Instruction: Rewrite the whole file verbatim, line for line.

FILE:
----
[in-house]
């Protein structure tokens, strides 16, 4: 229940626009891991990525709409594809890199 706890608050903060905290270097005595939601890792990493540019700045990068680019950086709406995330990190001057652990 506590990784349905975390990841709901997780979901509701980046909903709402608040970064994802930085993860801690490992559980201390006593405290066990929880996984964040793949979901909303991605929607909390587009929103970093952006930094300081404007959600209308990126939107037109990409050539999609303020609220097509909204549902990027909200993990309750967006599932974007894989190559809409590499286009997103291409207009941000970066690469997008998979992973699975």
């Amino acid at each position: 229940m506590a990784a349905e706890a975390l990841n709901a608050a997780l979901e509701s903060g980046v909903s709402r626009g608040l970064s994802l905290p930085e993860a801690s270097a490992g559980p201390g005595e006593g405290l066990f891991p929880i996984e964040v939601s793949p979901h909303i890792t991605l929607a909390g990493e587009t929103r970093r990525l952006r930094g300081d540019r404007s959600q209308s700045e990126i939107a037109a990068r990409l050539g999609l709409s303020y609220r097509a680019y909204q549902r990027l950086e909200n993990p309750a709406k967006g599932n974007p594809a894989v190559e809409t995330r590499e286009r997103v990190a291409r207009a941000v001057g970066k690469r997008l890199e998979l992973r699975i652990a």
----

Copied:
[in-house]
């Protein structure tokens, strides 16, 4: 229940626009891991990525709409594809890199 706890608050903060905290270097005595939601890792990493540019700045990068680019950086709406995330990190001057652990 506590990784349905975390990841709901997780979901509701980046909903709402608040970064994802930085993860801690490992559980201390006593405290066990929880996984964040793949979901909303991605929607909390587009929103970093952006930094300081404007959600209308990126939107037109990409050539999609303020609220097509909204549902990027909200993990309750967006599932974007894989190559809409590499286009997103291409207009941000970066690469997008998979992973699975």
């Amino acid at each position: 229940m506590a990784a349905e706890a975390l990841n709901a608050a997780l979901e509701s903060g980046v909903s709402r626009g608040l970064s994802l905290p930085e993860a801690s270097a490992g559980p201390g005595e006593g405290l066990f891991p929880i996984e964040v939601s793949p979901h909303i890792t991605l929607a909390g990493e587009t929103r970093r990525l952006r930094g300081d540019r404007s959600q209308s700045e990126i939107a037109a990068r990409l050539g999609l709409s303020y609220r097509a680019y909204q549902r990027l950086e909200n993990p309750a709406k967006g599932n974007p594809a894989v190559e809409t995330r590499e286009r997103v990190a291409r207009a941000v001057g970066k690469r997008l890199e998979l992973r699975i652990a």